It’s on like donkey kong when it come to expats and our accountants deciding which is more beneficial – the Foreign Earned Income Exclusion or Foreign Tax Credits. To determine which tax exemptions are better, we must analyze the benefits and requirements of both.
As a US person living abroad, you have the obligation to pay United States taxes on your worldwide income. You can choose to apply the Foreign Income Exclusion OR the Foreign Tax Credit, but no double dipping. So which one is better? Just like the answer to every other tax question, “it depends.”
For US persons with foreign source income I will break down both. At the end of this article I’ll show the pros and cons of the Foreign Earned Income Exclusion and the Foreign Tax Credit, and explain which is best for your situation.
Foreign Earned Income Exclusion (FEIE)
“Foreign” refers to non US source income, which is money made outside of the US and its territories. In most cases, foreign source income is profits from services performed in a foreign country. Foreign sourced income is not income from work performed in the US, even if the customer or client is abroad.
That is to say, it’s irrelevant where the customer is. All that the IRS cares about is where you are when you perform the work.
“Earned Income” refers to active income (salary, wages, self employment, tips, etc…) as opposed to passive income (dividends, interest, gambling, alimony, pension, capital gains, etc…). Income that was actively worked for earned, even if earned from your own offshore corporation.
“Exclusion” refers to the maximum amount of money that can excluded from Federal income taxes. You can exclude up to $102,100.00 of your active income. (amounts adjusted for inflation annually)
Now, what does the FEIE mean for a person that worked abroad?
If a US person is a resident of a foreign country, and not a tax resident of the United States, they can exclude income under FEIE by meeting certain tests.
I have to take tests? Yes, you have 2 options:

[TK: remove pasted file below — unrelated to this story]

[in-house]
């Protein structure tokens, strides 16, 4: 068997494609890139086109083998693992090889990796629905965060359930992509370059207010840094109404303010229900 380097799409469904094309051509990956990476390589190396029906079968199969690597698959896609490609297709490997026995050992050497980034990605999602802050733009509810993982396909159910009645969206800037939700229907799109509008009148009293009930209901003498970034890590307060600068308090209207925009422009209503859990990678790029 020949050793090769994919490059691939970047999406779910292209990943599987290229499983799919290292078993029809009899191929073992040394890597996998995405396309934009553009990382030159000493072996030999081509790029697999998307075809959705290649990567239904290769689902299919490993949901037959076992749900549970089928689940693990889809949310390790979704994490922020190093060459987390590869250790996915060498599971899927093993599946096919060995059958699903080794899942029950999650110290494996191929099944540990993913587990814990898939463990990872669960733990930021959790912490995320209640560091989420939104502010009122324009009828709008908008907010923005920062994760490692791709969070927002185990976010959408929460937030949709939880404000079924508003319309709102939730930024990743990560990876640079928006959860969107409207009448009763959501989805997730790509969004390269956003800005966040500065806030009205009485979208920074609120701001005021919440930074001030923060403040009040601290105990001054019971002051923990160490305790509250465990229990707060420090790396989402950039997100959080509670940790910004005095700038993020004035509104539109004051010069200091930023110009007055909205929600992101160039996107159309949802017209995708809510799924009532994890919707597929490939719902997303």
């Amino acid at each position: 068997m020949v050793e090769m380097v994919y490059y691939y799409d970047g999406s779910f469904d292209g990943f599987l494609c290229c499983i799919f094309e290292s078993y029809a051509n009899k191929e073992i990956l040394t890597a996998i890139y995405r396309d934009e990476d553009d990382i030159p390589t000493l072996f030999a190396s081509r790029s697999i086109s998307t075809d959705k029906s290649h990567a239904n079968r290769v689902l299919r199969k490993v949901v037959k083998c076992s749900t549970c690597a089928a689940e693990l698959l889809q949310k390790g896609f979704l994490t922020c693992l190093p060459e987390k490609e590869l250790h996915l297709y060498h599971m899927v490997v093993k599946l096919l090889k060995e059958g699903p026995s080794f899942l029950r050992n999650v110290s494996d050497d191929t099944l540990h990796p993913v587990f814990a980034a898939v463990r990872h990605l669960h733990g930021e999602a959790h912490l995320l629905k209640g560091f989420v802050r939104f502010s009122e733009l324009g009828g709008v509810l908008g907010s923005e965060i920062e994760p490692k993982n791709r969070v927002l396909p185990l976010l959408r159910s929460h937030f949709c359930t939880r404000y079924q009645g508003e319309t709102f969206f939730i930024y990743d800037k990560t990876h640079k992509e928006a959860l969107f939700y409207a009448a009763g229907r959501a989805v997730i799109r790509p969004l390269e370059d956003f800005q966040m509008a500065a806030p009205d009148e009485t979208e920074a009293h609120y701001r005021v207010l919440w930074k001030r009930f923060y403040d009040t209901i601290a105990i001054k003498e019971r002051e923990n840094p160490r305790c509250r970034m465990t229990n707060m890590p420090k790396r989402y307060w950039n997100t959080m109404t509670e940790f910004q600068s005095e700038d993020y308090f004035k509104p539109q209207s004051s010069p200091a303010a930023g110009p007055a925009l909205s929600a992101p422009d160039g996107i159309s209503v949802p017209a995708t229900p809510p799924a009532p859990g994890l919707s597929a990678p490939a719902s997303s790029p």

Physical Presence Test
The physical presence test is easy to calculate but difficult to qualify for. This test require you to be present in a foreign country for 330 day in a 12 month period. To qualify, you simply need to be out of the US for the prescribed number of days… see how easy that is?
While the physical presence test is easy to understand, it’s difficult to use in practice. Most clients try to push the envelope by spending more days in the US. If they’re off by even one day, because of a flight delay or family emergency, the entire exclusion is lost.
How are the days counted ?
Cruises, international waters, and long flights back and forth to the US, do not count towards the number of required days present. Your physical presence is counted for a 12 month period regardless of calendar year. And you can be in one country or a few countries as long as you are present on non-US land. For more, see: Changes to the FEIE Physical Presence Test Travel Days
Bona Fide Residence Test
The residence must cover an entire tax year (Jan 1- Dec 31) and requires you be a legal resident of a foreign country. Even so, it’s much easier to use than the physical presence test.
How is that easier to meet? Its lenient on your days in the United States, so the amount days become less important. If you spend a few extra days in the United States, no big deal so long as you’re never here more than 182 days in a calendar year.
And you can add foreign housing exclusion or deduction to the FEIE. Which is an addition part of gross income from your housing that may be deducted for tax purposes.
What’s the difference between deduction and exclusion?
The foreign housing exclusion is for employees.